Vicki Walsh was told she would never run again, but with the help of her best friend, she crossed a half marathon finish line with tears in her eyes.
Six years ago Walsh, 49, was diagnosed with glioblastoma multiforme, a form of terminal brain cancer.
The once-avid runner had since suffered two strokes and now has difficulty walking.
But for the second time in four months, Walsh has completed a half marathon in a modified wheelchair.
Best friend Maree Morpeth pushed Walsh’s wheelchair through mud, grass and clay at the Manawatu Striders event on Sunday to prove that anything was possible, finishing in two hours and 50 minutes.
Morpeth and Walsh also completed a Wellington half marathon in February – the first time they had raced together with the modified wheelchair.
Before her diagnosis, Walsh said the pair used to be ‘‘absolutely hooked’’ on running. They completed their first competitive race together at the Striders event about 11 years ago.
Walsh and Morpeth used to run the Manawatu Gorge track every weekend prior to Walsh’s first stroke in May 2011.
The stroke led to the discovery of the glioblastoma multiforme and she was given 12 to 14 months to live.
Being able to cross a finish line in a race Walsh thought she would never be able to take part in again, was life-changing.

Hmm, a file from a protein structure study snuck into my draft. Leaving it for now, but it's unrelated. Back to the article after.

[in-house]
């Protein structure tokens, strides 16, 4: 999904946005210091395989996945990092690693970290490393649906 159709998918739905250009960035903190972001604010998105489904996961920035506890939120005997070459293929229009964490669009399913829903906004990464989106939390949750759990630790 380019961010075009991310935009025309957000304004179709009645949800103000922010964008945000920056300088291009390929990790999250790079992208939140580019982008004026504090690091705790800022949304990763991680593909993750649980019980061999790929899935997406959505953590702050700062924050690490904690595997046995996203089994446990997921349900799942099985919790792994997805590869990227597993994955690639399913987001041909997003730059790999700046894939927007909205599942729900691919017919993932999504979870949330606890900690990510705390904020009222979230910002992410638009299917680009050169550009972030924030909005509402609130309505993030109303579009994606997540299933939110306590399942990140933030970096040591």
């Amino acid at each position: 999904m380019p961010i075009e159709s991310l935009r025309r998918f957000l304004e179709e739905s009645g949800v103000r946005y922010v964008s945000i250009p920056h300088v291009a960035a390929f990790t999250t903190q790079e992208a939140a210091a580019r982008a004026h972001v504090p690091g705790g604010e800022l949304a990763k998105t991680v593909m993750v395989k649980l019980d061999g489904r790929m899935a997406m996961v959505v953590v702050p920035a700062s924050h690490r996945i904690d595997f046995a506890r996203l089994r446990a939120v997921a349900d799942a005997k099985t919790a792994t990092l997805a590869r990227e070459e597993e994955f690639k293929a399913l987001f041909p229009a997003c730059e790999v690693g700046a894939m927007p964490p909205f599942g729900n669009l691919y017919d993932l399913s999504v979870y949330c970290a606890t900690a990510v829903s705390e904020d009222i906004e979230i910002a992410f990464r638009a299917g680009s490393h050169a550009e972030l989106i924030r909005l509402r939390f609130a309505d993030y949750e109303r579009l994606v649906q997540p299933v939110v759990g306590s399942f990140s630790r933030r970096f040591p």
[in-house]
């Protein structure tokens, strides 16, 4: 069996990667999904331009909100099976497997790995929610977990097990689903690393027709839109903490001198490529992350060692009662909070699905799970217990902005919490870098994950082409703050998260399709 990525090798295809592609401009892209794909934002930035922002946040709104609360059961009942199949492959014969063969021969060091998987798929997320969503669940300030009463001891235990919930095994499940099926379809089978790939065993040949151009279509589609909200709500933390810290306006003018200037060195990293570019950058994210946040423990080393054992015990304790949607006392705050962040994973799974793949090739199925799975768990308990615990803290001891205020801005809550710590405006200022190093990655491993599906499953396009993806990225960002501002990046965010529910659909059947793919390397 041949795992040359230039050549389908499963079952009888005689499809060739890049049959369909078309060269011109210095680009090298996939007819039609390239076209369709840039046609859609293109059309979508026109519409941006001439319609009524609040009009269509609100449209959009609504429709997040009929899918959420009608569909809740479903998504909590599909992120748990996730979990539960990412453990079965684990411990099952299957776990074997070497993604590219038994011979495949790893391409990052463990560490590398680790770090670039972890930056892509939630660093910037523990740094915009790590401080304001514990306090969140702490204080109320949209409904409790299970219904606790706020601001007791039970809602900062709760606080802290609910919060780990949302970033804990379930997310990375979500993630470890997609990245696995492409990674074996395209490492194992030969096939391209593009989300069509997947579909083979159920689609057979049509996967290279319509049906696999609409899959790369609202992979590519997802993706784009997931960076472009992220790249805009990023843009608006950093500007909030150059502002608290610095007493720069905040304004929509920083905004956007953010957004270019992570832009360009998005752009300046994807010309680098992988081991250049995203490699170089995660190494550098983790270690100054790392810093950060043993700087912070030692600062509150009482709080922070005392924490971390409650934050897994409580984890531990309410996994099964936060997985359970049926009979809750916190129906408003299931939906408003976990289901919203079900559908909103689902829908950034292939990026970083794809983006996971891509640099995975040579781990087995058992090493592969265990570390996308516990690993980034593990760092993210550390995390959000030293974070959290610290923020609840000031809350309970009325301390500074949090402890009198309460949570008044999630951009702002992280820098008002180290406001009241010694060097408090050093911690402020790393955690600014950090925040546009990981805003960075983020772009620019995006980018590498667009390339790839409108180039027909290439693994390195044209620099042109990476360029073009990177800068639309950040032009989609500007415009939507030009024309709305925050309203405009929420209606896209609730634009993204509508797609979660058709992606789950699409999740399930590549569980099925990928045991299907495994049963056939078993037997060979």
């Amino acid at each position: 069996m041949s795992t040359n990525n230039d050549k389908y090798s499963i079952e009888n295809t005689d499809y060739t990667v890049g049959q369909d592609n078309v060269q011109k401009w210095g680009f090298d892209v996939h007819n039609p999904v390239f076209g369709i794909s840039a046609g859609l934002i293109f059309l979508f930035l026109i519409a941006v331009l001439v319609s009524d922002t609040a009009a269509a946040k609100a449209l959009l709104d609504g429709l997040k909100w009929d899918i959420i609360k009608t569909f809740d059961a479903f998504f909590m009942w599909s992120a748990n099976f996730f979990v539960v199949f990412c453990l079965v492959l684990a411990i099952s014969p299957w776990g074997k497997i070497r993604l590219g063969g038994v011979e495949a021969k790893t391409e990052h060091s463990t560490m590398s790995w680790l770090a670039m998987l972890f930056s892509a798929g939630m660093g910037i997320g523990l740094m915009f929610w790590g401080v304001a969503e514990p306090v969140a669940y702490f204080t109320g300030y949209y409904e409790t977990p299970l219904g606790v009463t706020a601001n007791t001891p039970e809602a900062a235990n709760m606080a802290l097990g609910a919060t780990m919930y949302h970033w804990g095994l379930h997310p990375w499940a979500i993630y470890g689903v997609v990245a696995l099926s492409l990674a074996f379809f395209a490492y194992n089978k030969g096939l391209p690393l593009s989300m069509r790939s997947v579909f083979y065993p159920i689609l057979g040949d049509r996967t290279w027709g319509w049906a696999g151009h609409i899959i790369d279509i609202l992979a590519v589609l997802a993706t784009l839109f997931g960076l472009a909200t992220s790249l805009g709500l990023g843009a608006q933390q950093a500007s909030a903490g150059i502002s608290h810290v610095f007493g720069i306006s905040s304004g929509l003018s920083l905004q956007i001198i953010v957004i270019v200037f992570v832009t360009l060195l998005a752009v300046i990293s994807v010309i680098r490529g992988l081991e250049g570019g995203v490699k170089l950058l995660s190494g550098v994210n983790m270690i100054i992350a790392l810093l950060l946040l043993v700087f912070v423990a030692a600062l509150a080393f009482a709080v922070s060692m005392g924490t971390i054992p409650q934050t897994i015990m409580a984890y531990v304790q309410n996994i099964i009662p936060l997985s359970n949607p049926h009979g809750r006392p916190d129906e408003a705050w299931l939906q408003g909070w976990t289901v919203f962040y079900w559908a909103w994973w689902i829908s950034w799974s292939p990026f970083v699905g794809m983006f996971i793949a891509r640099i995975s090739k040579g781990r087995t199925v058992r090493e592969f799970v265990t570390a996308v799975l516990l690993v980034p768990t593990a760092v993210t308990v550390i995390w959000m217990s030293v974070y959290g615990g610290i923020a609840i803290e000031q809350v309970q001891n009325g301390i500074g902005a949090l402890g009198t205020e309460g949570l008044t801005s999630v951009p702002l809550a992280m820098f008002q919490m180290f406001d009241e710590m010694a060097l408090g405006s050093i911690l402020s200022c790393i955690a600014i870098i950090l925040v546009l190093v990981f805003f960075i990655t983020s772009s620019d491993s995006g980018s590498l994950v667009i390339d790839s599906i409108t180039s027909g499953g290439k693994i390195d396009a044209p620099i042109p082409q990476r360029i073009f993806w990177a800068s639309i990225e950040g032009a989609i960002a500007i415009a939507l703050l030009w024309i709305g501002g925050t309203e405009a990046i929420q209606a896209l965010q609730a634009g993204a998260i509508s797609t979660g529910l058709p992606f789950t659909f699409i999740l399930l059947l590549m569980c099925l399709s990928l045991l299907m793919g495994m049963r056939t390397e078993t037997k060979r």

She said the strength and support of her friend was amazing.
‘‘Not only is Maree running and doing something that most people can’t do, she’s having to push me.’’
Morpeth, who now lives in Taupo, came up with the idea of racing with a modified chair after receiving a text from Walsh.
‘‘[She] said: ‘I saw these two old ladies who were out running. I wish that could be us’. And I thought, well, maybe it can be.’’
Morpeth joked that even roadkill passed them on their race, but the point was getting out there and doing it anyway.
Regardless of any disability, they wanted to encourage others to give it a go.
‘‘It’s showing people that no matter what, you can still do it. There’s no barriers to anything. If you just put your mind to it then you can achieve anything.’’
Terminally-ill woman Vicki Walsh was told she would not run again. Her friend Maree Morpeth made sure they could still do half marathons.